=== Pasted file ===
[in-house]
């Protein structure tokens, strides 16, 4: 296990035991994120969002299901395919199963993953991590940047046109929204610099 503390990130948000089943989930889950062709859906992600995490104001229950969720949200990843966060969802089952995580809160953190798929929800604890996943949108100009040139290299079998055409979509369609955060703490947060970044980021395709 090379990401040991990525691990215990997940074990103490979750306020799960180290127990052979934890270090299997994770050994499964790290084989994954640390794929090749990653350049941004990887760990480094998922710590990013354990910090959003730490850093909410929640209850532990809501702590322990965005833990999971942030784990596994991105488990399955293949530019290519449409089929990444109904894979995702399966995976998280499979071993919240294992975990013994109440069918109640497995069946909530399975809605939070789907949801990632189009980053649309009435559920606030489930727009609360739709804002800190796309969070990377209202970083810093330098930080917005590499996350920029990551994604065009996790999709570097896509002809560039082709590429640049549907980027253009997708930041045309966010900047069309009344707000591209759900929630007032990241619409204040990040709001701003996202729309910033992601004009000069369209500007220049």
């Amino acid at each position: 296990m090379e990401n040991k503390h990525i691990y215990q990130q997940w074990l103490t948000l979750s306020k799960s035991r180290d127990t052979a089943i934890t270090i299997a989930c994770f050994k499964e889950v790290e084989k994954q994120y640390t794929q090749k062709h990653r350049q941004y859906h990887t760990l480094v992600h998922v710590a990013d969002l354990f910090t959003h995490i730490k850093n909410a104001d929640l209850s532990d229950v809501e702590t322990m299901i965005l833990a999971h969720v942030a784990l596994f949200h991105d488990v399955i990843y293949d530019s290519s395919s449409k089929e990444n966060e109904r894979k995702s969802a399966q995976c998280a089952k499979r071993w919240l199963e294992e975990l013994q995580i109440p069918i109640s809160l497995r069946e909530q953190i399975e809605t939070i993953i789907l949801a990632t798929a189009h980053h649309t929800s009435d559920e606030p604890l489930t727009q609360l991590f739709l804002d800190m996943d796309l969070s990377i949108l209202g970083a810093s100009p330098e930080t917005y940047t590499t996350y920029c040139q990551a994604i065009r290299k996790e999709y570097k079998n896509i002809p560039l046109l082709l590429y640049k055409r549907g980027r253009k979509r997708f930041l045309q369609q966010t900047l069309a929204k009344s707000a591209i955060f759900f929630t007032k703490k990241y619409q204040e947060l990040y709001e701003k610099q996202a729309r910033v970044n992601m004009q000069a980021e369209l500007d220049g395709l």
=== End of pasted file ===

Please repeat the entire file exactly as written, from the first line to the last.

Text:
[in-house]
């Protein structure tokens, strides 16, 4: 296990035991994120969002299901395919199963993953991590940047046109929204610099 503390990130948000089943989930889950062709859906992600995490104001229950969720949200990843966060969802089952995580809160953190798929929800604890996943949108100009040139290299079998055409979509369609955060703490947060970044980021395709 090379990401040991990525691990215990997940074990103490979750306020799960180290127990052979934890270090299997994770050994499964790290084989994954640390794929090749990653350049941004990887760990480094998922710590990013354990910090959003730490850093909410929640209850532990809501702590322990965005833990999971942030784990596994991105488990399955293949530019290519449409089929990444109904894979995702399966995976998280499979071993919240294992975990013994109440069918109640497995069946909530399975809605939070789907949801990632189009980053649309009435559920606030489930727009609360739709804002800190796309969070990377209202970083810093330098930080917005590499996350920029990551994604065009996790999709570097896509002809560039082709590429640049549907980027253009997708930041045309966010900047069309009344707000591209759900929630007032990241619409204040990040709001701003996202729309910033992601004009000069369209500007220049």
């Amino acid at each position: 296990m090379e990401n040991k503390h990525i691990y215990q990130q997940w074990l103490t948000l979750s306020k799960s035991r180290d127990t052979a089943i934890t270090i299997a989930c994770f050994k499964e889950v790290e084989k994954q994120y640390t794929q090749k062709h990653r350049q941004y859906h990887t760990l480094v992600h998922v710590a990013d969002l354990f910090t959003h995490i730490k850093n909410a104001d929640l209850s532990d229950v809501e702590t322990m299901i965005l833990a999971h969720v942030a784990l596994f949200h991105d488990v399955i990843y293949d530019s290519s395919s449409k089929e990444n966060e109904r894979k995702s969802a399966q995976c998280a089952k499979r071993w919240l199963e294992e975990l013994q995580i109440p069918i109640s809160l497995r069946e909530q953190i399975e809605t939070i993953i789907l949801a990632t798929a189009h980053h649309t929800s009435d559920e606030p604890l489930t727009q609360l991590f739709l804002d800190m996943d796309l969070s990377i949108l209202g970083a810093s100009p330098e930080t917005y940047t590499t996350y920029c040139q990551a994604i065009r290299k996790e999709y570097k079998n896509i002809p560039l046109l082709l590429y640049k055409r549907g980027r253009k979509r997708f930041l045309q369609q966010t900047l069309a929204k009344s707000a591209i955060f759900f929630t007032k703490k990241y619409q204040e947060l990040y709001e701003k610099q996202a729309r910033v970044n992601m004009q000069a980021e369209l500007d220049g395709l």